Health and Safety, Law and Politics, On The Job

Remarkable 1199SEIU Member Leaves a Legacy of Excellence and a Vital Lesson About COVID-19

July 17, 2020

By Naeisha Rose

Queens, NY – Dr. Yves Roseus, a Haitian-American immigrant, occupational therapist and 1199 SEIU member, died from COVID-19 at the height of the pandemic — but he lived as the embodiment of the American Dream. 

Dr. Yves Roseus, seen here with son Leonard Roseus, was hospitalized with COVID-19 on March 27. He died nine days later.

The otherwise healthy 66-year-old was the son of an illiterate small farmer in Port-au-Prince who always taught him the importance of pursuing an education, hard work, morals and how to carry himself. 

When he wanted to leave the farm for more opportunities in America, his father hosted U.S. soldiers stationed in Haiti and used the funds to buy his son a plane ticket.

In 1975, Dr. Roseus came to the U.S. and worked as a taxi driver as he pursued his associate’s degree in electrical technology at Kingsborough Community College. He later went on to earn a Bachelor’s of Science at York College (1999) in occupational therapy.

“At the age of 22 he left Haiti, he left my older brother who was six-months-old and everything he knew behind to come to the United States,” says son Leonard Roseus — a fellow 1199 SEIU member and patient navigator at Brookdale Hospital Medical Center in Brownsville, Brooklyn.

Roseus’ father became an occupational therapist at Brookdale Hospital in 1999. He later obtained a dual Master’s and Doctorate’s degree (2011) at Rocky Mountain University in Occupational Therapy.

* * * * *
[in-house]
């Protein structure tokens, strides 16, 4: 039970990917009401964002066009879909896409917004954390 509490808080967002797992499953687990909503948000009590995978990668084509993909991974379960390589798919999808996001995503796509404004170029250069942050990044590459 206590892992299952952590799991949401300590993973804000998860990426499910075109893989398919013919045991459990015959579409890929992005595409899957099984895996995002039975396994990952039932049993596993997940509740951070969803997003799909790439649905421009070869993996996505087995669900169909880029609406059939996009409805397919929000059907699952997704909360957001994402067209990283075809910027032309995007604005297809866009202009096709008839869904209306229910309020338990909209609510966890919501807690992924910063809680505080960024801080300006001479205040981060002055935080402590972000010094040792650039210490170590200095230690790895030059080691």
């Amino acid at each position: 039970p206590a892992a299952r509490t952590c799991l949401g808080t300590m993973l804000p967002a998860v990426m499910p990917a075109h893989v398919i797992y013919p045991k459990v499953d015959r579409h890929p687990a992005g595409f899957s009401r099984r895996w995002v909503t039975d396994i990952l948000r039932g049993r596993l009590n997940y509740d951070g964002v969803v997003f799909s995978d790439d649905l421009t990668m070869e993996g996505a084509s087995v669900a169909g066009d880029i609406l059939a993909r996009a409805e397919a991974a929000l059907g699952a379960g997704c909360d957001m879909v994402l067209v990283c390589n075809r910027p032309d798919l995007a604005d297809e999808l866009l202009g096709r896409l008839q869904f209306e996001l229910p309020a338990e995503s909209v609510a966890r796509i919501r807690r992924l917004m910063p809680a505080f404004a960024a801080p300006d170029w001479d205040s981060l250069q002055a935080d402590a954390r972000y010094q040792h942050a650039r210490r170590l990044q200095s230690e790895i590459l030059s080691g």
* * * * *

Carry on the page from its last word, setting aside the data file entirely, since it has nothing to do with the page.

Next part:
As Roseus’ father pursued his higher education, he also became a union delegate for 1199 SEIU for its Health and Safety, Labor Management and Jobs committees. 

“Every year he would be the one to organize the health fair,” Leonard says. “He was a fully active member of 1199. When it came time to go to Albany to fight against health cuts, he was galvanizing the members, ordering buses and making sure there was food for everyone. He was very close to the management at the Brookdale facility.”

Dr. Roseus was a spiritual man, serving as a pastor at churches in both L.I. and Queens. He also served as a Safety Board Chair at Brookdale Hospital (2014-2020) and worked as an adjunct professor at Long Island University (2014); Hofstra University (2016) and his alma mater, York College (2018-2020). He was also a part of the Accreditation Council of Occupational Therapy Education at York. Dr. Roseus was further enrolled at the Harvard Institutes for Higher Education, and served on the Black Occupational Therapist Caucus, as well as a board member and trustee at the New York State Occupational Therapy Association.

“York College has a scholarship that they are running in his name that a field of professors and students started,” Leonard says. “My father was always a big proponent for learning and bettering yourself. Without an education, there is a limit to what you can do, with an education you can always push the limit.”

Leonard Roseus takes solace in learning that his father is still helping people after his passing. 

Dr. Roseus’ last dream was to open up an occupational therapy training facility in conjunction with Brookdale Hospital in his hometown of Port-au-Prince. Political unrest in Haiti, however, forced him to remain in the U.S. where he continued to care patients until he became ill on March 27. He died on April 5. 

“I’ve been told that Brookdale will keep its partnership with the New York State Occupational Therapy Association and it will be completed,” Leonard says. “Whatever I can do, I will be of help.”

Like many other frontline workers concerned with health and safety, Leonard wants to help raise awareness about COVID-19 among those who still take the threat too lightly.

“I would like to say that I wasn’t too far removed from these people at first,” he says. “I never assumed it could take my father’s life.” According to Leonard, the only underlying condition his late father suffered was occasional acid reflux. “It’s a shock. If you want two weeks to change your life forever, then continue listening to people who don’t trust science. You listen to science for everything else. Why are you afraid to trust science now?”

July 17, 2020

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